COPD, otherwise known as chronic obstructive pulmonary disease, can have many signs and symptoms. The problem is recognizing these symptoms to be COPD and not just a bout with a bad cold, pneumonia, bronchitis, or asthma. Therefore, regardless of what you think you may be sick with, the sooner you see a doctor the better.
COPD signs and symptoms include the following: chronic coughs, mucus production, shortness of breathe especially when exercising, wheezing and chest tightness. If you have a cough that is persistent especially when accompanied by the coughing up of lots of mucus, you need to see a doctor to either rule or diagnose you with COPD. Someone can actually have these symptoms for years without fully realizing all of the symptoms of COPD because it can take that long for the air flow in and out of the lungs to be reduced. If you are a smoker, however, you greatly increase the rapidity of the disease. Other symptoms can include colds that last for weeks instead of days, one episode of bronchitis every winter, morning “smoker’s cough”, or a shallow cough with a feeling that something is stuck.
If you have been diagnosed with COPD, you may be experiencing more challenging diet demands. You may either have such limited energy that even preparing a simple meal is an effort, or the medications you are taking are reducing your appetite. It is especially important, though, at this time that you maintain a healthy weight and a healthy diet. Most people with COPD burn ten times the amount of calories as a healthy person. So, if you aren’t eating enough calories and are underweight, you are going to be more prone to infections, you may become tired and weaker faster and more often, and your muscles may begin to weaken. On the other hand, if you are still overweight, you need to limit your caloric intake because you are currently forcing your heart and lungs to work harder causing your breathing to become more difficult. By maintaining a healthy diet you can maintain a healthy weight, provide your body with the energy it needs, help keep your muscles strong and help you fight infection.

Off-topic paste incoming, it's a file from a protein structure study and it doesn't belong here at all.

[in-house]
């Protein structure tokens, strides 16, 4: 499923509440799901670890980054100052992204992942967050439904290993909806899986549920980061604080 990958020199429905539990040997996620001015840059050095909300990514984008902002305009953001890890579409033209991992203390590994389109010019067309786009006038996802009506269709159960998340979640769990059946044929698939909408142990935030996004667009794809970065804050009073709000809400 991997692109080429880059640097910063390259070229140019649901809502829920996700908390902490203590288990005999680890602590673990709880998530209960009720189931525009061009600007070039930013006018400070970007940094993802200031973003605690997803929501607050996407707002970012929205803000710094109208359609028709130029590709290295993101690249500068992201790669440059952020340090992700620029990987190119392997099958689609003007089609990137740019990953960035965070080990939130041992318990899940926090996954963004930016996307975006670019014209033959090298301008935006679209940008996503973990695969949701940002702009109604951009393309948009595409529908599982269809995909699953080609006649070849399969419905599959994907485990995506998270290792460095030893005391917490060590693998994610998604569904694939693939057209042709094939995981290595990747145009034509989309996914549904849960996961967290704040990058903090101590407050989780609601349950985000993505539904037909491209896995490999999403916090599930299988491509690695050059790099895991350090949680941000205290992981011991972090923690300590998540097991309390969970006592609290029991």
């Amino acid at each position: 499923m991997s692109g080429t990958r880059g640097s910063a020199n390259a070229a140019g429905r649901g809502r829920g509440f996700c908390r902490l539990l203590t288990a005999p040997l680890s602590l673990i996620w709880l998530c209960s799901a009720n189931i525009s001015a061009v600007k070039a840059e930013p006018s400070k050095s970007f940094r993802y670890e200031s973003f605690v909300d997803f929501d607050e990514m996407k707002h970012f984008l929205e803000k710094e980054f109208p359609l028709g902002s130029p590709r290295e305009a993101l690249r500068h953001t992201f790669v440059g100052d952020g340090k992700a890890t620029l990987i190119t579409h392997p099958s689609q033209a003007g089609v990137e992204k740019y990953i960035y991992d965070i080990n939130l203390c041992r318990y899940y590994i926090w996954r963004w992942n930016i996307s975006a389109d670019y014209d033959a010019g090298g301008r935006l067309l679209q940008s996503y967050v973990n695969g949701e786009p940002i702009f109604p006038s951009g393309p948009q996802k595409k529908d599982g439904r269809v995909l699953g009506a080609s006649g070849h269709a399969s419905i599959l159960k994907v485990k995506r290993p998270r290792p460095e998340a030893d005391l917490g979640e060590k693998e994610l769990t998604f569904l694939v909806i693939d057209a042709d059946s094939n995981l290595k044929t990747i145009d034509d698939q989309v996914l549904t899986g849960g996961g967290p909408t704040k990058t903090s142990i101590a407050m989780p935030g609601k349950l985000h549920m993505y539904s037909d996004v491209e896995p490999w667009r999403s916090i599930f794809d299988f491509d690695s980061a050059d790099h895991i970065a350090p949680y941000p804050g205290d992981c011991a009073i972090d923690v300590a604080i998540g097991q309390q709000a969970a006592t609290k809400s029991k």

There are certain guidelines that have been put together that should help you obtain your COPD eating goals.
1. Eat a variety of healthy foods especially fruits and vegetables. Also choose whole
grains, dairy products and proteins. High fiber foods will help aid with your digestion
thus controlling blood glucose levels.
2. Drink plenty of water. Water helps thin mucus so you can cough it up easier.
3. Avoid salt. Salt makes your body retain water which increases swelling. This will make
it more difficult to breathe. Be especially careful of “hidden” salts that are in many
canned soups and frozen dinners.
4. Avoid foods that cause gas and bloating. This will make it more difficult to breath. Try
to stay away from beans, broccoli, carbonated beverages, and fried or greasy foods.
5. Avoid junk foods that have no nutritional value.
6. If weight gain is a priority, choose foods high in protein and calories, like cheese,
peanut butter, eggs, milk and yogurt.
By following dietary guidelines that your physician can outline for you, you will be more successful in maintaining a healthy body weight while coping with COPD. This will not only help your breathing, but help to fight off infection and keep your body strong.